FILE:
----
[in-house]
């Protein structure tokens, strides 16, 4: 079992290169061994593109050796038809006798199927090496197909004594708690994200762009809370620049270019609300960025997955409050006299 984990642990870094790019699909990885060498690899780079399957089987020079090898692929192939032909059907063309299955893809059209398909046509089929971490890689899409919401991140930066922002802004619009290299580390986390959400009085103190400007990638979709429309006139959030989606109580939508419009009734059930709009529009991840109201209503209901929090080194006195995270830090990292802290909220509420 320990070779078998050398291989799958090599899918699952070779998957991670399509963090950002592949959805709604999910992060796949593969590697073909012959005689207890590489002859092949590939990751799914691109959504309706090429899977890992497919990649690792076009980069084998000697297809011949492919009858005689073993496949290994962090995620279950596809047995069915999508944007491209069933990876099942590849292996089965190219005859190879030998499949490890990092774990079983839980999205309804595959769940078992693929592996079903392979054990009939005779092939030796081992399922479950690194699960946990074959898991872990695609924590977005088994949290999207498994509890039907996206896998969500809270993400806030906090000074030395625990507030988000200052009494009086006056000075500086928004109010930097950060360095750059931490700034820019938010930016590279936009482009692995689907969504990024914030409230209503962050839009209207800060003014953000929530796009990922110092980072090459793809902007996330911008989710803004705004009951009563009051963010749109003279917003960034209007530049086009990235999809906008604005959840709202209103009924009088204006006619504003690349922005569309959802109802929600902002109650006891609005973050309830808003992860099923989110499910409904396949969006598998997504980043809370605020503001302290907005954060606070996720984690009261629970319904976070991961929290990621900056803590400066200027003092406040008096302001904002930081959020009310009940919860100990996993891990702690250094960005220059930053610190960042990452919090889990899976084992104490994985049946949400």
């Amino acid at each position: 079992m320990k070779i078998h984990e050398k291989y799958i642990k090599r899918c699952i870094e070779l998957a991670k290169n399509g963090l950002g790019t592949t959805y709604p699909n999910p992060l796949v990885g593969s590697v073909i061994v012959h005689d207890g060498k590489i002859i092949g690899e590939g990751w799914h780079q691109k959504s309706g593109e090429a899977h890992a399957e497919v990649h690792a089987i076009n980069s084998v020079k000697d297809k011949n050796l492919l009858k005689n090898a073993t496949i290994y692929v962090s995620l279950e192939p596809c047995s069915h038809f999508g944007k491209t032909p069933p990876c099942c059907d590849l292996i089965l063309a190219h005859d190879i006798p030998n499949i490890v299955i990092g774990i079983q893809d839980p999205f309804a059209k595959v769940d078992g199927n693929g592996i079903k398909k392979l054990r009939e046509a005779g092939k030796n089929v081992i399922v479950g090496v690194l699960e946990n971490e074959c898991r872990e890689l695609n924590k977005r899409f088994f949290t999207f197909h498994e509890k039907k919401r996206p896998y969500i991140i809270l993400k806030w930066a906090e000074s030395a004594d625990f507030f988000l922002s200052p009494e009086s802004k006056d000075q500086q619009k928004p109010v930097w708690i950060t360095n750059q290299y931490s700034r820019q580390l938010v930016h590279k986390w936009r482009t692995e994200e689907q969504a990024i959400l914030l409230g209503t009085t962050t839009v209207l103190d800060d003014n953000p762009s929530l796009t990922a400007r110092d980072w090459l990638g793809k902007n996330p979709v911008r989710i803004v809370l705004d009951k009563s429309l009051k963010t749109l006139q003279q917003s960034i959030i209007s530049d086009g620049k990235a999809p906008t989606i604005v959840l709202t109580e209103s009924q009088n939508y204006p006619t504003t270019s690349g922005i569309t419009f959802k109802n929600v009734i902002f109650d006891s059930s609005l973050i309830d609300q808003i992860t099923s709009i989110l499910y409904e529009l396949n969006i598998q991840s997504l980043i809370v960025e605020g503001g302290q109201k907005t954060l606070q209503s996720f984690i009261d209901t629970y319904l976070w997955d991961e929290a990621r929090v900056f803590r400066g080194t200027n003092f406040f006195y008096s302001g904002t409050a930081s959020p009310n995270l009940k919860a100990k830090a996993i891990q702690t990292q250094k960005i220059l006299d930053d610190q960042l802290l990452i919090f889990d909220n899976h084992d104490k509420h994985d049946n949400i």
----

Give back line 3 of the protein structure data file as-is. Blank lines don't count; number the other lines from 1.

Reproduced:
């Amino acid at each position: 079992m320990k070779i078998h984990e050398k291989y799958i642990k090599r899918c699952i870094e070779l998957a991670k290169n399509g963090l950002g790019t592949t959805y709604p699909n999910p992060l796949v990885g593969s590697v073909i061994v012959h005689d207890g060498k590489i002859i092949g690899e590939g990751w799914h780079q691109k959504s309706g593109e090429a899977h890992a399957e497919v990649h690792a089987i076009n980069s084998v020079k000697d297809k011949n050796l492919l009858k005689n090898a073993t496949i290994y692929v962090s995620l279950e192939p596809c047995s069915h038809f999508g944007k491209t032909p069933p990876c099942c059907d590849l292996i089965l063309a190219h005859d190879i006798p030998n499949i490890v299955i990092g774990i079983q893809d839980p999205f309804a059209k595959v769940d078992g199927n693929g592996i079903k398909k392979l054990r009939e046509a005779g092939k030796n089929v081992i399922v479950g090496v690194l699960e946990n971490e074959c898991r872990e890689l695609n924590k977005r899409f088994f949290t999207f197909h498994e509890k039907k919401r996206p896998y969500i991140i809270l993400k806030w930066a906090e000074s030395a004594d625990f507030f988000l922002s200052p009494e009086s802004k006056d000075q500086q619009k928004p109010v930097w708690i950060t360095n750059q290299y931490s700034r820019q580390l938010v930016h590279k986390w936009r482009t692995e994200e689907q969504a990024i959400l914030l409230g209503t009085t962050t839009v209207l103190d800060d003014n953000p762009s929530l796009t990922a400007r110092d980072w090459l990638g793809k902007n996330p979709v911008r989710i803004v809370l705004d009951k009563s429309l009051k963010t749109l006139q003279q917003s960034i959030i209007s530049d086009g620049k990235a999809p906008t989606i604005v959840l709202t109580e209103s009924q009088n939508y204006p006619t504003t270019s690349g922005i569309t419009f959802k109802n929600v009734i902002f109650d006891s059930s609005l973050i309830d609300q808003i992860t099923s709009i989110l499910y409904e529009l396949n969006i598998q991840s997504l980043i809370v960025e605020g503001g302290q109201k907005t954060l606070q209503s996720f984690i009261d209901t629970y319904l976070w997955d991961e929290a990621r929090v900056f803590r400066g080194t200027n003092f406040f006195y008096s302001g904002t409050a930081s959020p009310n995270l009940k919860a100990k830090a996993i891990q702690t990292q250094k960005i220059l006299d930053d610190q960042l802290l990452i919090f889990d909220n899976h084992d104490k509420h994985d049946n949400i």